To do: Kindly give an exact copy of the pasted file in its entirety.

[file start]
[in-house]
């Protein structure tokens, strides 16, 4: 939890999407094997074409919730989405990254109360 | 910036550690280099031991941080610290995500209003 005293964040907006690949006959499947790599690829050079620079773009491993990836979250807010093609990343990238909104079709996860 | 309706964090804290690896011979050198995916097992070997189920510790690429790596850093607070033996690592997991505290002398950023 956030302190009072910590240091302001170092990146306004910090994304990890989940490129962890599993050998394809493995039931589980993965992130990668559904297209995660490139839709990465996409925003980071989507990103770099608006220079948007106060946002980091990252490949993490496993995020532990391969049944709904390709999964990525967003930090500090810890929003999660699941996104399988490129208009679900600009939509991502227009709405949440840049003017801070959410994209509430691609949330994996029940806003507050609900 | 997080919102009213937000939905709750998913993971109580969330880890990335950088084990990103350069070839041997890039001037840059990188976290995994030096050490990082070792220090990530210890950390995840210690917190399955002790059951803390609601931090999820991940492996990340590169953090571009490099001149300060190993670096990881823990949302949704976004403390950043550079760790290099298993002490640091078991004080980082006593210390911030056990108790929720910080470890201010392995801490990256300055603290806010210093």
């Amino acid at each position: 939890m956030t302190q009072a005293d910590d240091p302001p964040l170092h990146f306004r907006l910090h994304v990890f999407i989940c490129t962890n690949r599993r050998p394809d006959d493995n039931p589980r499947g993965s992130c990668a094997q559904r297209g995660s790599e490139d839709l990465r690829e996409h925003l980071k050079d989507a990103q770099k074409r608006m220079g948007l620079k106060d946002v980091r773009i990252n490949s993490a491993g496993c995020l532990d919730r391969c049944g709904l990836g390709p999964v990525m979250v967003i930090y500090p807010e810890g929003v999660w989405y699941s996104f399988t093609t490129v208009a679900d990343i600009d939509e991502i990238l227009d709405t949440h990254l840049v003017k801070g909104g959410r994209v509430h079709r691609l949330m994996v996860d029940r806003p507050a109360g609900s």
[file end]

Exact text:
[in-house]
């Protein structure tokens, strides 16, 4: 939890999407094997074409919730989405990254109360 | 910036550690280099031991941080610290995500209003 005293964040907006690949006959499947790599690829050079620079773009491993990836979250807010093609990343990238909104079709996860 | 309706964090804290690896011979050198995916097992070997189920510790690429790596850093607070033996690592997991505290002398950023 956030302190009072910590240091302001170092990146306004910090994304990890989940490129962890599993050998394809493995039931589980993965992130990668559904297209995660490139839709990465996409925003980071989507990103770099608006220079948007106060946002980091990252490949993490496993995020532990391969049944709904390709999964990525967003930090500090810890929003999660699941996104399988490129208009679900600009939509991502227009709405949440840049003017801070959410994209509430691609949330994996029940806003507050609900 | 997080919102009213937000939905709750998913993971109580969330880890990335950088084990990103350069070839041997890039001037840059990188976290995994030096050490990082070792220090990530210890950390995840210690917190399955002790059951803390609601931090999820991940492996990340590169953090571009490099001149300060190993670096990881823990949302949704976004403390950043550079760790290099298993002490640091078991004080980082006593210390911030056990108790929720910080470890201010392995801490990256300055603290806010210093």
């Amino acid at each position: 939890m956030t302190q009072a005293d910590d240091p302001p964040l170092h990146f306004r907006l910090h994304v990890f999407i989940c490129t962890n690949r599993r050998p394809d006959d493995n039931p589980r499947g993965s992130c990668a094997q559904r297209g995660s790599e490139d839709l990465r690829e996409h925003l980071k050079d989507a990103q770099k074409r608006m220079g948007l620079k106060d946002v980091r773009i990252n490949s993490a491993g496993c995020l532990d919730r391969c049944g709904l990836g390709p999964v990525m979250v967003i930090y500090p807010e810890g929003v999660w989405y699941s996104f399988t093609t490129v208009a679900d990343i600009d939509e991502i990238l227009d709405t949440h990254l840049v003017k801070g909104g959410r994209v509430h079709r691609l949330m994996v996860d029940r806003p507050a109360g609900s």